The Confederation of Indian Traders (CAIT) representing around seven crore traders and 40000 trade associations, probably motivated by the Prime Minister’s ‘vocal for local’ coinage, has announced (on June 7, 2020) a national campaign to boycott Chinese products.
CAIT started a drive titled, ‘Indian good - our price’ from June 10 onwards to bring down imports from China. It has also prepared a comprehensive list of about 3000 products, which are imported from China and for which Indian substitutes are easily available. But even before the retail body’s proclamation, the social media was used actively in spreading messages urging Indian residents to boycott the use of Chinese products after the Prime Minister’s clarion call of ‘Atmanirbhar Bharat’ or ‘Self Reliant India’. But the million-dollar question is: can we afford to boycott the use of Chinese products?
Extent of Chinese investment in India
As far as ‘Atmanirbharta’ is concerned, it is the reincarnation of import substitution that remained a buzz word in the Indian economy, particularly for the economists, right from independence till liberalisation in the 1990s. However, the poor quality of Indian products in the protectionist regime gave way to liberalisation, privatisation and globalisation. Since Indian companies failed to withstand the test of the competitive era, import of cheap goods from other countries, particularly China picked up.
In statistical terms, the share of China in India’s imports was just 0.11% in 1991 and it increased to 14.6% in 2018. During Modi’s rule, there has been a 2% increase in Chinese imports since 2014. In the year 2018-19, our imports from China were to the extent of `50000 crore which constitutes just 2% of China’s total exports. India’s major industries that draw massive imports from China are toys (90%), electrical and electronic equipment (60%), smart phones (60%), bicycle and its parts (50%) and automobile components (30%). Even if all imports to India gets prohibited, it will hardly put any dent on total Chinese exports. But trade war with China at this juncture can decimate our chances of growth. Interestingly, our exports to China were to the extent of `12000 crores only in 2018-19 which was just 5% of our total exports to other partner countries.
Besides unswerving import of goods, there has also been a strategic investment by Chinese companies in India. Swayed by Prime Minister Modi’s ‘Digital India’ movement, Chinese companies have recklessly invested in Indian start-ups. Fintech, entertainment, food delivery, commerce and taxi services apps are heavily financed by various Chinese companies. Four big Chinese companies that hold major share in Indian start-ups are Alibaba, Tencent, Shunwei Capital and Fosun. Indian start-ups like Paytm, Snapdeal, Big Basket, Rapido and Zomato etc. are financed by Alibaba. Similarly, Tencent has a major share in Ola, Swiggy, Mygate, Flipkart, BYJUs etc. Shunwei Capital holds stakes in Hungama, OYO, and Sharechat. MakeMyTrip, Ixigo, Kissht and Pharma are backed by Fosun. Apart from these four big Chinese companies, other Chinese companies that have invested heavily in Indian start-ups are China Lodging Group and China-Eurasia Economic Cooperation Fund. As per a report of the Research Institute Gateway House (released in February 2020), Chinese technology investors have invested approximately $4 billion in Indian start-ups in the last five years or so. Not only this, 18 of India’s 30 unicorns (start-up companies having valuation over $1 billion) are now Chinese-funded. Amid excessive reliance of India on Chinese goods and investment (indirect), the rhetoric for boycotting the use of Chinese products seems laudable. But can it be done?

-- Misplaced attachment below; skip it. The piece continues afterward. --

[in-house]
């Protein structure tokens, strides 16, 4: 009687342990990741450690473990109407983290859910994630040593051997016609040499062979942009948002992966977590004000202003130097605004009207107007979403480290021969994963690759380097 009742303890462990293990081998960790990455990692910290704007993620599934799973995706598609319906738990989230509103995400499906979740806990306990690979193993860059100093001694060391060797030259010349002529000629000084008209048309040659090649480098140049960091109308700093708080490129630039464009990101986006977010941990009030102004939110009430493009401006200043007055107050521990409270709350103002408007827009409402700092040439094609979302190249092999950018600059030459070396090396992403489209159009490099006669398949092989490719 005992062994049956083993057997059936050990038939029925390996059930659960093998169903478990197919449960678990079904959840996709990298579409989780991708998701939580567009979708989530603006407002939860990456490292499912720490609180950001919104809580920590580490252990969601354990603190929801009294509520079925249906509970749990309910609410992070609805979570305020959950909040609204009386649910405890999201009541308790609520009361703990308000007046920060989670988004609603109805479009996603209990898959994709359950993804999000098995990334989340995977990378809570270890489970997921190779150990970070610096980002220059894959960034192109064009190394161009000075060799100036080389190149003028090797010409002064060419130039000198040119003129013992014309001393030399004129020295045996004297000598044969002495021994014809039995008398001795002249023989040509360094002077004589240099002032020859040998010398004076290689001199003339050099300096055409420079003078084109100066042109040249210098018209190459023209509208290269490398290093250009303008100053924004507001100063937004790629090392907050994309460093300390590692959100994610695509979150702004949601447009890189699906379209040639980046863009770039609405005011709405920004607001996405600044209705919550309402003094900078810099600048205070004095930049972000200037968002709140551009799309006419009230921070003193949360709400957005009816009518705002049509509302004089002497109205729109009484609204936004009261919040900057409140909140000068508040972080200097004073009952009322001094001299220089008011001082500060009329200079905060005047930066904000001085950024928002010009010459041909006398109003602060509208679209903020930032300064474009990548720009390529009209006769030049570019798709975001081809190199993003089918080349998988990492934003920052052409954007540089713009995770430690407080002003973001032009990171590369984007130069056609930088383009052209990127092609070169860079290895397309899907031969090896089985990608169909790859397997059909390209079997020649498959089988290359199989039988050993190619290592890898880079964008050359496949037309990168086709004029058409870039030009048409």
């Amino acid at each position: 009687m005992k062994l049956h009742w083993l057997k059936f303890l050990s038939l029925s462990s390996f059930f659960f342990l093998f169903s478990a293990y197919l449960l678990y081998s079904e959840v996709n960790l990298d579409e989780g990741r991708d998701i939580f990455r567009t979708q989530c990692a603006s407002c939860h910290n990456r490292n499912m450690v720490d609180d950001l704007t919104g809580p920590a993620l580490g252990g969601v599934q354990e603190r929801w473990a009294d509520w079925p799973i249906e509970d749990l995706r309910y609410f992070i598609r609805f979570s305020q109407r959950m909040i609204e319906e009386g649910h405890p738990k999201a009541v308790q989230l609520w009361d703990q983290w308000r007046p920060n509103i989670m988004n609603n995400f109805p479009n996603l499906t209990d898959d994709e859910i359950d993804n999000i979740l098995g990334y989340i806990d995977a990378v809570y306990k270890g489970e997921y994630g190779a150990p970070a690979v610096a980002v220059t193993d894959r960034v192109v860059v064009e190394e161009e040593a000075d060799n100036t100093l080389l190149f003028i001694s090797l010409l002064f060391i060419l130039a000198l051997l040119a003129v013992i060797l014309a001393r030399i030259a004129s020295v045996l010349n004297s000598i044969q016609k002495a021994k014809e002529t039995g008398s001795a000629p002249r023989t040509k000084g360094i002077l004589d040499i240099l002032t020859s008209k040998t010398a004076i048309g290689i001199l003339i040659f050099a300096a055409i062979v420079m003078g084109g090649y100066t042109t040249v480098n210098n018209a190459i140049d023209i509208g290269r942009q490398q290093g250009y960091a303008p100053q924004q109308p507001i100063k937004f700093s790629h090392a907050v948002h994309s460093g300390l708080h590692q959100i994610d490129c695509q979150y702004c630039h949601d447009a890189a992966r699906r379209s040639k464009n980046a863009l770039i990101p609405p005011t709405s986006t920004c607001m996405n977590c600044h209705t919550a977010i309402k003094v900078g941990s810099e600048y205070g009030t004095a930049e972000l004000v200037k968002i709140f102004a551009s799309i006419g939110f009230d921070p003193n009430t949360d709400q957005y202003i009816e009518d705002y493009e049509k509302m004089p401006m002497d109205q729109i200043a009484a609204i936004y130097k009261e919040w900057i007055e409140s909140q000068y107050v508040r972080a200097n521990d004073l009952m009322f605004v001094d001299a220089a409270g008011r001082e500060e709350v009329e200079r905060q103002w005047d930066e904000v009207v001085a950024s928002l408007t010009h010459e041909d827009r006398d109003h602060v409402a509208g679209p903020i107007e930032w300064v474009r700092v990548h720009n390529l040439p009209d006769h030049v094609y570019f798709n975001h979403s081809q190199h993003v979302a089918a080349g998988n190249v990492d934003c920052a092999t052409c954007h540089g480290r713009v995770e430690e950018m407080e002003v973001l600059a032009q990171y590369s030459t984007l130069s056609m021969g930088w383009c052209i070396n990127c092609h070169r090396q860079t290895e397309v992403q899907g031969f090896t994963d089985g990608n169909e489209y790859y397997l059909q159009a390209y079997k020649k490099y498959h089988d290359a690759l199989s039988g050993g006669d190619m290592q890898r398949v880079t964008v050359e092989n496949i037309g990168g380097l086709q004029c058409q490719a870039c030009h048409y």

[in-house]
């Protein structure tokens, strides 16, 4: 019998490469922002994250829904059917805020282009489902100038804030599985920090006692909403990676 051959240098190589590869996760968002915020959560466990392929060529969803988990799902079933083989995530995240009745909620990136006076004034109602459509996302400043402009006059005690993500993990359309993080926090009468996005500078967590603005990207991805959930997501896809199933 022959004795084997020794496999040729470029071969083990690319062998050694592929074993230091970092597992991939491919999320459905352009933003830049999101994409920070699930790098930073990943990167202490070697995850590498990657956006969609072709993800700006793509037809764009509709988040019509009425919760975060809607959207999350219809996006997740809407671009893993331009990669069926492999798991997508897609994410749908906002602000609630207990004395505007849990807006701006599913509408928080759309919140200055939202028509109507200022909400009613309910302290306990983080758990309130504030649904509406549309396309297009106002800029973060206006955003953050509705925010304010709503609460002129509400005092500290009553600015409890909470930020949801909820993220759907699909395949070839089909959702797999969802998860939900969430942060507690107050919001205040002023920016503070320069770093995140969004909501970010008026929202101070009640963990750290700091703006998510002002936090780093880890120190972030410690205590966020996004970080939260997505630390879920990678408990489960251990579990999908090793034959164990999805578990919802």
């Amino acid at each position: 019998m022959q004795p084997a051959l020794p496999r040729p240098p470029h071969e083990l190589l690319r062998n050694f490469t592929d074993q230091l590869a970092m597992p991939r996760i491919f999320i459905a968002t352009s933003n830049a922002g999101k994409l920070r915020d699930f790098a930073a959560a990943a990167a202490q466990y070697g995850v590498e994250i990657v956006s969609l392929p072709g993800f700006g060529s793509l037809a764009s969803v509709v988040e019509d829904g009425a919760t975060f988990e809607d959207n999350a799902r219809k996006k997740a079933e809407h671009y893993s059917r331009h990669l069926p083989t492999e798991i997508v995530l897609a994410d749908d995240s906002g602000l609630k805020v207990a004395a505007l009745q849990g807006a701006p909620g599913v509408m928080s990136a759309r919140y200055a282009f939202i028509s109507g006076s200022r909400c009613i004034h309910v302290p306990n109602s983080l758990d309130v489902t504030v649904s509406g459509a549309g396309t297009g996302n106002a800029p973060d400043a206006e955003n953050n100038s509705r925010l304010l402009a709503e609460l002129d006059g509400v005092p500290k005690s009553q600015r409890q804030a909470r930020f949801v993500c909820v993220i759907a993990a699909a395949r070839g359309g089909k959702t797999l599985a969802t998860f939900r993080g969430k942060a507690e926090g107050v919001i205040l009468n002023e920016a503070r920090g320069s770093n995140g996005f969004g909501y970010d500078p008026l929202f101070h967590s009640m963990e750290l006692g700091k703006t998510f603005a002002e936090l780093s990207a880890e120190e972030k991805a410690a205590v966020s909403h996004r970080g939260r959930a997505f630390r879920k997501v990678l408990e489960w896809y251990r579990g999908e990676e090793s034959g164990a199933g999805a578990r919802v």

What can be done?
The Indian government needs to actively play a role in case it is actually serious about self-reliance. Our average import duty stands at 13.8% whereas we have committed to the World Trade Organization that we will not impose an average import duty of more than 48.5%. Hence, there exists a good scope for increasing the import duty by almost four times.
So far, the track record of the Modi government has shown that it is highly obsessed with keeping the fiscal deficit low and does that by repressing public expenditure. This approach has prevented the government from taking pro-public decisions even during emergencies like the recent lockdown. The government seems to be plagued by the mindset that fiscal deficit within limits brings good ratings for the economy (by the international rating agencies like Moody’s, Barclays, Fitch etc.) which renders India an attractive hub for foreign capital.
If even now the same mindset prevails, and the government does not spend on strengthening the ecosystem for elevating the manufacturing sector in particular, then self-reliance may remain a distant dream. Of course, tough decisions in the direction of self-reliance may see a flight of foreign capital along with rupee depreciation. However, capital outflow can be restricted through alternative mediums like restricting the outflow of capital through banks, raising the rate of interest in the bond market to keep it attractive for foreign capitalists, restricting foreign purchases by Indians and by suspending capital withdrawals by foreigners. Only a radical approach by the Indian government can actually help it to achieve the dream of self-reliance.